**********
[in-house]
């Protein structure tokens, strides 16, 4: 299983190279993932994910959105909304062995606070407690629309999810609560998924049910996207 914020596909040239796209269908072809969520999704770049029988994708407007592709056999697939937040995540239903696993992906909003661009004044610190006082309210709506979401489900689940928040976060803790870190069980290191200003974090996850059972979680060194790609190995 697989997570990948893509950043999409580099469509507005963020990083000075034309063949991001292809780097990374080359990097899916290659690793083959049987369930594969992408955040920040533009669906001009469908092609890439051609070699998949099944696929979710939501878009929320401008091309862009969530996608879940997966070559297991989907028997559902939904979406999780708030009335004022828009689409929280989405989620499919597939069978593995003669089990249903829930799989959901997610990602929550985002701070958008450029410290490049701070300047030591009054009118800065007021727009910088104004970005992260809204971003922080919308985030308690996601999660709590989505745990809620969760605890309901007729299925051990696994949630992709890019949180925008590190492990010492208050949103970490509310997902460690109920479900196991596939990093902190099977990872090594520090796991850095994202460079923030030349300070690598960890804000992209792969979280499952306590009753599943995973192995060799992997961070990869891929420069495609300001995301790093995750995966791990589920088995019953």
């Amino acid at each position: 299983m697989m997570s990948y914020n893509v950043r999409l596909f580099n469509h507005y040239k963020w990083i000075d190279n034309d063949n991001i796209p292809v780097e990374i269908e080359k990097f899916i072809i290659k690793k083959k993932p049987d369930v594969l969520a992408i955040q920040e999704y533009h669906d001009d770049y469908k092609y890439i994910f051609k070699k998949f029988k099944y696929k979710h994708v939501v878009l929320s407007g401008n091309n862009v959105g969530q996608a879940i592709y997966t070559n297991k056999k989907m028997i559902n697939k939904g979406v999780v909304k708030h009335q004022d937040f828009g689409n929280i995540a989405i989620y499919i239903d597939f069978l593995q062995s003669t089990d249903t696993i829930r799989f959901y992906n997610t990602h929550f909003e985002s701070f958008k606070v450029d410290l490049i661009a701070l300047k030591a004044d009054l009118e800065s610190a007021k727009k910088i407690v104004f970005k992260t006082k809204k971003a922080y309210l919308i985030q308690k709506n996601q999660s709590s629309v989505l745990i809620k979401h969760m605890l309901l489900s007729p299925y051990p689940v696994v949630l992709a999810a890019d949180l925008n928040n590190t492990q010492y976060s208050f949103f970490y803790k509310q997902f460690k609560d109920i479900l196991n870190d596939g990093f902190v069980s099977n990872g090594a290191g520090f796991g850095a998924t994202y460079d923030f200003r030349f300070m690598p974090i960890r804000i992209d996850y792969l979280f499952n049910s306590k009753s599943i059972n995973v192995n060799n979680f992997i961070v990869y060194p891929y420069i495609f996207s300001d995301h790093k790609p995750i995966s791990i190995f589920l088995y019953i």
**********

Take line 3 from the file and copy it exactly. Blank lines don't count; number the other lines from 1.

């Amino acid at each position: 299983m697989m997570s990948y914020n893509v950043r999409l596909f580099n469509h507005y040239k963020w990083i000075d190279n034309d063949n991001i796209p292809v780097e990374i269908e080359k990097f899916i072809i290659k690793k083959k993932p049987d369930v594969l969520a992408i955040q920040e999704y533009h669906d001009d770049y469908k092609y890439i994910f051609k070699k998949f029988k099944y696929k979710h994708v939501v878009l929320s407007g401008n091309n862009v959105g969530q996608a879940i592709y997966t070559n297991k056999k989907m028997i559902n697939k939904g979406v999780v909304k708030h009335q004022d937040f828009g689409n929280i995540a989405i989620y499919i239903d597939f069978l593995q062995s003669t089990d249903t696993i829930r799989f959901y992906n997610t990602h929550f909003e985002s701070f958008k606070v450029d410290l490049i661009a701070l300047k030591a004044d009054l009118e800065s610190a007021k727009k910088i407690v104004f970005k992260t006082k809204k971003a922080y309210l919308i985030q308690k709506n996601q999660s709590s629309v989505l745990i809620k979401h969760m605890l309901l489900s007729p299925y051990p689940v696994v949630l992709a999810a890019d949180l925008n928040n590190t492990q010492y976060s208050f949103f970490y803790k509310q997902f460690k609560d109920i479900l196991n870190d596939g990093f902190v069980s099977n990872g090594a290191g520090f796991g850095a998924t994202y460079d923030f200003r030349f300070m690598p974090i960890r804000i992209d996850y792969l979280f499952n049910s306590k009753s599943i059972n995973v192995n060799n979680f992997i961070v990869y060194p891929y420069i495609f996207s300001d995301h790093k790609p995750i995966s791990i190995f589920l088995y019953i």